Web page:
Threat Group Siphoned Payment Cards All Year, Finishes with Ransomware Attack
Cybercriminals claimed responsibility for harvesting two million credit cards from retailer E-Land. In addition, the hackers further compromised the company with a ransomware attack which shut down some retail stores.
Threat actors from TA505 claimed responsibility for stealing 2 million credit cards from South Korean retailer E-Land. The attackers infected the retailer’s point-of-sale (POS) system with malware that went undetected for the entire year.
The attackers then ended their credit card nicking malware campaign with a ransomware attack in November. The attackers used Clop ransomware which forced E-Land to shut down 23 retail locations.
No customer data was compromised in the ransomware attack.
“Over a year ago, we hacked their network, everything is as usual,” the group told Bleeping Computer. “We thought what to do, installed POS malware and left it for a year.”
Clop ransomware is a variant of CryptoMix ransomware. The ransomware encrypts the victim’s files using .clop file extensions. Another sign the clap ransomware is behind an attack is the use of the text “Dont Worry C|0P” in ransomware messages.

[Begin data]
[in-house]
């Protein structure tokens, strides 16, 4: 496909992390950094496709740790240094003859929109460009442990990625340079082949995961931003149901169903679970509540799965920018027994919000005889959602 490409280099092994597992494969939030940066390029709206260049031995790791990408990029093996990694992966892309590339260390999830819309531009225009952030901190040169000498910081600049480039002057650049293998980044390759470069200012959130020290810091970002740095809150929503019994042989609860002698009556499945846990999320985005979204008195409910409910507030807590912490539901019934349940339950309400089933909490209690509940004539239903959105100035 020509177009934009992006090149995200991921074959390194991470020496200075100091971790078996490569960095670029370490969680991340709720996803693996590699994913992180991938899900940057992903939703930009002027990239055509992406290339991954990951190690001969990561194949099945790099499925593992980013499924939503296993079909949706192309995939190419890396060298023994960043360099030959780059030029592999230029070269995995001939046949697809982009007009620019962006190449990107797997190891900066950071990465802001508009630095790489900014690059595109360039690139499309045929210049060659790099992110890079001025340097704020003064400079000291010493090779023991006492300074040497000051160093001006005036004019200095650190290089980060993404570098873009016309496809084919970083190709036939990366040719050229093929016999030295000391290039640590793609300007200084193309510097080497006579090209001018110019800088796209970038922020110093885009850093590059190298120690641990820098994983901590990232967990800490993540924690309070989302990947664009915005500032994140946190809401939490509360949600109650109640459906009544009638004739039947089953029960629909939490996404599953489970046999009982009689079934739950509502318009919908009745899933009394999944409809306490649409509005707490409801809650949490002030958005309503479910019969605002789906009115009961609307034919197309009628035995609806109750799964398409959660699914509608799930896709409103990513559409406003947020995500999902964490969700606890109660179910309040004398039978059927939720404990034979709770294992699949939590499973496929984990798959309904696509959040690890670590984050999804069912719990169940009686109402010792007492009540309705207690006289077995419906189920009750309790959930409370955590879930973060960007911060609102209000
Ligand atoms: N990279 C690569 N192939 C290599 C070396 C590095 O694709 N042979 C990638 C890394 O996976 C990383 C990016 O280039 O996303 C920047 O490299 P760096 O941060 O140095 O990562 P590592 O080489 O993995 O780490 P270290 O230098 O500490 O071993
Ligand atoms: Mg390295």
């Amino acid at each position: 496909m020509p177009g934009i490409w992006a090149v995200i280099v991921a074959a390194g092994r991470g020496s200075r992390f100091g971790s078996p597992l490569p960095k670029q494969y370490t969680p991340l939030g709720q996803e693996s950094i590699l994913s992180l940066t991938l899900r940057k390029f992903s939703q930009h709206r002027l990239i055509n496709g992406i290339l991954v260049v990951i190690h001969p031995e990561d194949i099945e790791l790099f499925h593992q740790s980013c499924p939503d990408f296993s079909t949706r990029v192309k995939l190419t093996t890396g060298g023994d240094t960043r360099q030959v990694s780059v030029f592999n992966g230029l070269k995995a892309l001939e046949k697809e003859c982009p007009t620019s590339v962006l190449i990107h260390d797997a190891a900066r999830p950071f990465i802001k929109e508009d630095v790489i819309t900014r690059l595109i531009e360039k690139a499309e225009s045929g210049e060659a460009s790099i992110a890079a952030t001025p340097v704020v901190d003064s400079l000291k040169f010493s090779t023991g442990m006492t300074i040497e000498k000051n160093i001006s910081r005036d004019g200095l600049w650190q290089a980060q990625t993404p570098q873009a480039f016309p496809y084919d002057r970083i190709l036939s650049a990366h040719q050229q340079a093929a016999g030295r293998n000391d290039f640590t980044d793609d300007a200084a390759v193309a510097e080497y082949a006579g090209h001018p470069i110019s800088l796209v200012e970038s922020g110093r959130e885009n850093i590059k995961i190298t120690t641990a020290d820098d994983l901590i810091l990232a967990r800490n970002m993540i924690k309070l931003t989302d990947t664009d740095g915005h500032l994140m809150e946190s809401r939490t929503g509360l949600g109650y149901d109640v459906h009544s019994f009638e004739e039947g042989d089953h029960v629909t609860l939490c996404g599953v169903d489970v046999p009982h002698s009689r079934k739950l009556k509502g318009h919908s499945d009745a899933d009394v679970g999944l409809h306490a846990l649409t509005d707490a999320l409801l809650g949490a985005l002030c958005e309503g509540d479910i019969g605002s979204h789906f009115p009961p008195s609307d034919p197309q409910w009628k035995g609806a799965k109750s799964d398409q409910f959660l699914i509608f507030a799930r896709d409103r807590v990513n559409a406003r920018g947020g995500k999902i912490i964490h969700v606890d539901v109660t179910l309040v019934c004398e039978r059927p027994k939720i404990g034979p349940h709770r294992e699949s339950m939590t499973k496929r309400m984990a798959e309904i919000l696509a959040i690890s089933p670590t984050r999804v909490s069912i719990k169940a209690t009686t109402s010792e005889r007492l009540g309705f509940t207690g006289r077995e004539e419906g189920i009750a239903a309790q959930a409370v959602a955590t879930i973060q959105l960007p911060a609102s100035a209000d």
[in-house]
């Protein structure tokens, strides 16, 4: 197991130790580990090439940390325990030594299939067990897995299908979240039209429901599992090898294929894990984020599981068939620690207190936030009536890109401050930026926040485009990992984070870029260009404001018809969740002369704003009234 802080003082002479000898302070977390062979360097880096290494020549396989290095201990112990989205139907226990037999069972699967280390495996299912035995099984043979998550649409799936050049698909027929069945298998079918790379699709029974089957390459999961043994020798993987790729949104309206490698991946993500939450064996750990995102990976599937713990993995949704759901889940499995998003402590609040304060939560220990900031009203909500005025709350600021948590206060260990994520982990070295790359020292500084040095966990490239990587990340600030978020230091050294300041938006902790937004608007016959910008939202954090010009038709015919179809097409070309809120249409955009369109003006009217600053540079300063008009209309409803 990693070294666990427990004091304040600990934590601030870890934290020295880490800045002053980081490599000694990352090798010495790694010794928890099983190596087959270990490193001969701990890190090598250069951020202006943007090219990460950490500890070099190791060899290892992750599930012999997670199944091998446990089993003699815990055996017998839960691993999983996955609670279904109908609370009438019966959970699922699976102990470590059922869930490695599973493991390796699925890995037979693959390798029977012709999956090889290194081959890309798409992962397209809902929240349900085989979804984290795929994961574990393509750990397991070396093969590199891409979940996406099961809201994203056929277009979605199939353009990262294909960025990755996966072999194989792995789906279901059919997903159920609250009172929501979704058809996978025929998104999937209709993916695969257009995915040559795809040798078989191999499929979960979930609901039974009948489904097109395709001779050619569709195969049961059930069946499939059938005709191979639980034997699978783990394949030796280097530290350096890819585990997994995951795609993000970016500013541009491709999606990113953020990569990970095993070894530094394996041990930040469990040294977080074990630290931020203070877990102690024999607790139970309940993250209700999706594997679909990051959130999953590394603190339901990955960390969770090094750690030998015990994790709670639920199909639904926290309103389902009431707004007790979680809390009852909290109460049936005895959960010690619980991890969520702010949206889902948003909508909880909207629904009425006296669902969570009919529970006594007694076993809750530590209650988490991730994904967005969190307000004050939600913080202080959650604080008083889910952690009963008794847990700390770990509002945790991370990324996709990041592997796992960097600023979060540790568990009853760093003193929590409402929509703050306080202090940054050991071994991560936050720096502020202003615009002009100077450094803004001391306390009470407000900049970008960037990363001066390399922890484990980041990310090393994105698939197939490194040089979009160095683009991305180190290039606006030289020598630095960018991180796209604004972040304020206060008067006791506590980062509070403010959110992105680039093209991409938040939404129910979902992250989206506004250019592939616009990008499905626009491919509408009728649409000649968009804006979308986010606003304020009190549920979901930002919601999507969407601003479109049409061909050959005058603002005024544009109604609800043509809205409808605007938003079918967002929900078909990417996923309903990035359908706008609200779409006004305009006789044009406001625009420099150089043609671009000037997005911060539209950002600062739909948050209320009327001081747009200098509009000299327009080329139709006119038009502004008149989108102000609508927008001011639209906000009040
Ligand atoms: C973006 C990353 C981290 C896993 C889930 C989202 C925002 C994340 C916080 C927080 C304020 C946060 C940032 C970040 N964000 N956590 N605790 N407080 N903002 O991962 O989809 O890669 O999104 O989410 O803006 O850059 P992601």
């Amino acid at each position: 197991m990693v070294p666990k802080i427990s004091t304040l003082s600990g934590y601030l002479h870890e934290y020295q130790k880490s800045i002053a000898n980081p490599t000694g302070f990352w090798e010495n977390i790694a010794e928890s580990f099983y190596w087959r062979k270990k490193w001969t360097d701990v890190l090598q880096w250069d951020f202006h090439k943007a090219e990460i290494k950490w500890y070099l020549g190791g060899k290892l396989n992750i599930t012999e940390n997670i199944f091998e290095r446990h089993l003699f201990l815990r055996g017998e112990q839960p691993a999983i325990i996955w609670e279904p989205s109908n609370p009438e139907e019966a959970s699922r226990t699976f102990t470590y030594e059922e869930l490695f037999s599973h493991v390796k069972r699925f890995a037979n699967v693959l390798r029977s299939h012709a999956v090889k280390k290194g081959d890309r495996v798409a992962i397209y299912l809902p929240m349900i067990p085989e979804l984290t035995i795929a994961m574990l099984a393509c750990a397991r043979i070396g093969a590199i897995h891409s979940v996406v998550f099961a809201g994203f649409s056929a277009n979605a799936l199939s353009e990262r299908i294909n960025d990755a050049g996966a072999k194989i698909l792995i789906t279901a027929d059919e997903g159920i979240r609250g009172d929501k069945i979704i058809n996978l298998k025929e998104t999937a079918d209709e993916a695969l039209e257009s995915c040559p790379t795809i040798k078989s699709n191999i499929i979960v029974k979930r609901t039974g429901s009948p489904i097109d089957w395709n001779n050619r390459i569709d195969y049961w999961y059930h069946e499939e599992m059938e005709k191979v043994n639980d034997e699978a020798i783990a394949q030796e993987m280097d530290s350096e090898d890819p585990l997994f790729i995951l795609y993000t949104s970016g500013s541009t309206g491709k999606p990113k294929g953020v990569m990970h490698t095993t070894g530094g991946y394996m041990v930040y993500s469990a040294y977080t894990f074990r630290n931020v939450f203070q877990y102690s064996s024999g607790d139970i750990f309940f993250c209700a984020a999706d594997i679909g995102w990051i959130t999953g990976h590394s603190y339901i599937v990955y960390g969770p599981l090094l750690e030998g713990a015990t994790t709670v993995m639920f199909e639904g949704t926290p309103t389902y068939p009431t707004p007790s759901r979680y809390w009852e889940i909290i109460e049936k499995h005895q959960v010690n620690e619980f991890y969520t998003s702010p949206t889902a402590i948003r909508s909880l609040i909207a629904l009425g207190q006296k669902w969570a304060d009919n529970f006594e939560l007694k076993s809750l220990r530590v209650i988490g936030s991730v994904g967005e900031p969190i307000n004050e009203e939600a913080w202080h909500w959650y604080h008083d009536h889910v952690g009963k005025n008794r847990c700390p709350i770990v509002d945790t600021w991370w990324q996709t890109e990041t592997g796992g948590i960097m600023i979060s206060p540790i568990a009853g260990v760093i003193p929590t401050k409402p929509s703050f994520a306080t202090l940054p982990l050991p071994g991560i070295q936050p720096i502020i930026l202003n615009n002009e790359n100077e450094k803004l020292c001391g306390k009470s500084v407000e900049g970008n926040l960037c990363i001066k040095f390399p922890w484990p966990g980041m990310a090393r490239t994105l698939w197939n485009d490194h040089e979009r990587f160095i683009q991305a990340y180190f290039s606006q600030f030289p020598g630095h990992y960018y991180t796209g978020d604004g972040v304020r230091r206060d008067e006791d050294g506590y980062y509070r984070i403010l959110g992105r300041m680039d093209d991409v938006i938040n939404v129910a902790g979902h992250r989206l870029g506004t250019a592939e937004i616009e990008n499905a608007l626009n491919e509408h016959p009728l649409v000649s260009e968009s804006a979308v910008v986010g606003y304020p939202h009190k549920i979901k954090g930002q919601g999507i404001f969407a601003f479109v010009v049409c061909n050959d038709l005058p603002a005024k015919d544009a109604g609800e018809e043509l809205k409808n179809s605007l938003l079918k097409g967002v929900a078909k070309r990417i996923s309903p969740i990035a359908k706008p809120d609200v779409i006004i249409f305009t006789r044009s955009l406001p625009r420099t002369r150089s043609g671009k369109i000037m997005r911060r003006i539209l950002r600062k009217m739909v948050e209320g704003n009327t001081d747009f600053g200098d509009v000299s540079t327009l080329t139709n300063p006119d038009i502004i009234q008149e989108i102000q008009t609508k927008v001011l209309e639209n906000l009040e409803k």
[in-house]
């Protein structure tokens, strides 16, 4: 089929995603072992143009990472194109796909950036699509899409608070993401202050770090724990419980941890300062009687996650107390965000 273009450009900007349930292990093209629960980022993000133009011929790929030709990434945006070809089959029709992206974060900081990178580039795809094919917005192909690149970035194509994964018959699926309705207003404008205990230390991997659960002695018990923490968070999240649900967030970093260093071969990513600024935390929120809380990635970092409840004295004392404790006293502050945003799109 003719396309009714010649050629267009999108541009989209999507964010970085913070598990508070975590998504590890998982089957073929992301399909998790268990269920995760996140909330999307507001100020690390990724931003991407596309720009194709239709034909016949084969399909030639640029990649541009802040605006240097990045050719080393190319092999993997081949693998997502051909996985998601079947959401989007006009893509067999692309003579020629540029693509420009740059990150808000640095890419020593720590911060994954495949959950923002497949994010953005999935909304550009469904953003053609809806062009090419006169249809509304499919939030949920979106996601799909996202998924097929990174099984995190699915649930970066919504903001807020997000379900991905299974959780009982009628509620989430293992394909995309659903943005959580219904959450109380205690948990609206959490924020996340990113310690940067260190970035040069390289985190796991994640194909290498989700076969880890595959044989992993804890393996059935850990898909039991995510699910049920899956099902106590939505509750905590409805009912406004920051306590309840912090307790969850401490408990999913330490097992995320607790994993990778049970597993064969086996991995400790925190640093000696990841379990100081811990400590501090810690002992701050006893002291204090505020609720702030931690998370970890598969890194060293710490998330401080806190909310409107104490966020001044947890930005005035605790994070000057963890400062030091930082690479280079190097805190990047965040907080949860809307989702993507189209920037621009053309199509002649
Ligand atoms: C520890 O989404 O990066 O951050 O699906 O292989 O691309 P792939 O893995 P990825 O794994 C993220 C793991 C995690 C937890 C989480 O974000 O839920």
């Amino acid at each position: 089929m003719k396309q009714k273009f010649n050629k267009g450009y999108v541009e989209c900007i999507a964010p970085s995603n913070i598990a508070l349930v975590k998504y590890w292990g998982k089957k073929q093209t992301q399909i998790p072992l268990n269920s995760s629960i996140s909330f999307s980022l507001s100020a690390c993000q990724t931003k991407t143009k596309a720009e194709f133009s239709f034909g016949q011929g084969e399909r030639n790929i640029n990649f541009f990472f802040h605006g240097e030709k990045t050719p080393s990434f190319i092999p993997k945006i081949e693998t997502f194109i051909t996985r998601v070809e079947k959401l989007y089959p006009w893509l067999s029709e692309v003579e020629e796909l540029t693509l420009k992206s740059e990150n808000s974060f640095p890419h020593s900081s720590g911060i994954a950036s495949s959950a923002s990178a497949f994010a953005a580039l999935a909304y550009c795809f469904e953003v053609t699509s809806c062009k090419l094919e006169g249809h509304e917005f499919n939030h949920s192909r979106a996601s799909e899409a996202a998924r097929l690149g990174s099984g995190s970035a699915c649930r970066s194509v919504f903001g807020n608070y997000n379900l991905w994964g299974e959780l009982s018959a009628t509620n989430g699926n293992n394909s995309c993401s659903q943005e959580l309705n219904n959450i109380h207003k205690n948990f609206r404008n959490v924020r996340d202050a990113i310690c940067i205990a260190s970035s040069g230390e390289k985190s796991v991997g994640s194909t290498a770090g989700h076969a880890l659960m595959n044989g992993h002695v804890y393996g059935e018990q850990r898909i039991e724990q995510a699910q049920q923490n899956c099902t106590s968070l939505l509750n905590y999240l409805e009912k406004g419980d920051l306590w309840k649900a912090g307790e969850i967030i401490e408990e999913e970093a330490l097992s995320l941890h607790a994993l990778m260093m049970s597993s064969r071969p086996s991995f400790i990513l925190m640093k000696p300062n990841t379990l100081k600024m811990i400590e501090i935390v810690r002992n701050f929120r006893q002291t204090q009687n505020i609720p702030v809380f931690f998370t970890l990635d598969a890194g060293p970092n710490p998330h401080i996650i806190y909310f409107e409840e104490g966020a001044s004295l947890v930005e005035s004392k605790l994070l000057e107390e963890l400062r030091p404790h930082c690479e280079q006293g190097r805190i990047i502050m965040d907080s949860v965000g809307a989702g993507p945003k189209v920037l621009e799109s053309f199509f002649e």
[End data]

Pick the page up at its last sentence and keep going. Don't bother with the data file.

This ransomware also attempts to disable systems protected by Windows Defender and remove Microsoft Security Essentials to avoid detection.
In October 2019, the TA505 threat group attacked Germany’s second-largest software vendor, Software AG, with ransomware. Employees’ personal information and confidential files from the company’s internal network were compromised. The attackers demanded more than $20M USD in ransom to release control of the encrypted data.
TA505 Is also the same threat group responsible for Dridex banking Trojan and Locky ransomware as well as the Philadelphia and GlobeImposter ransomware families. They have attacked enterprise organizations in the United States, Germany, India, Mexico, Russia, and Turkey.
The attackers use a common high-pressure tactic to coerce the victim into paying the ransom. TA505 released potions of the compromised Software AG data on the dark web to force them into paying. Ultimately, the company fixed the issue themselves and did not pay the ransom.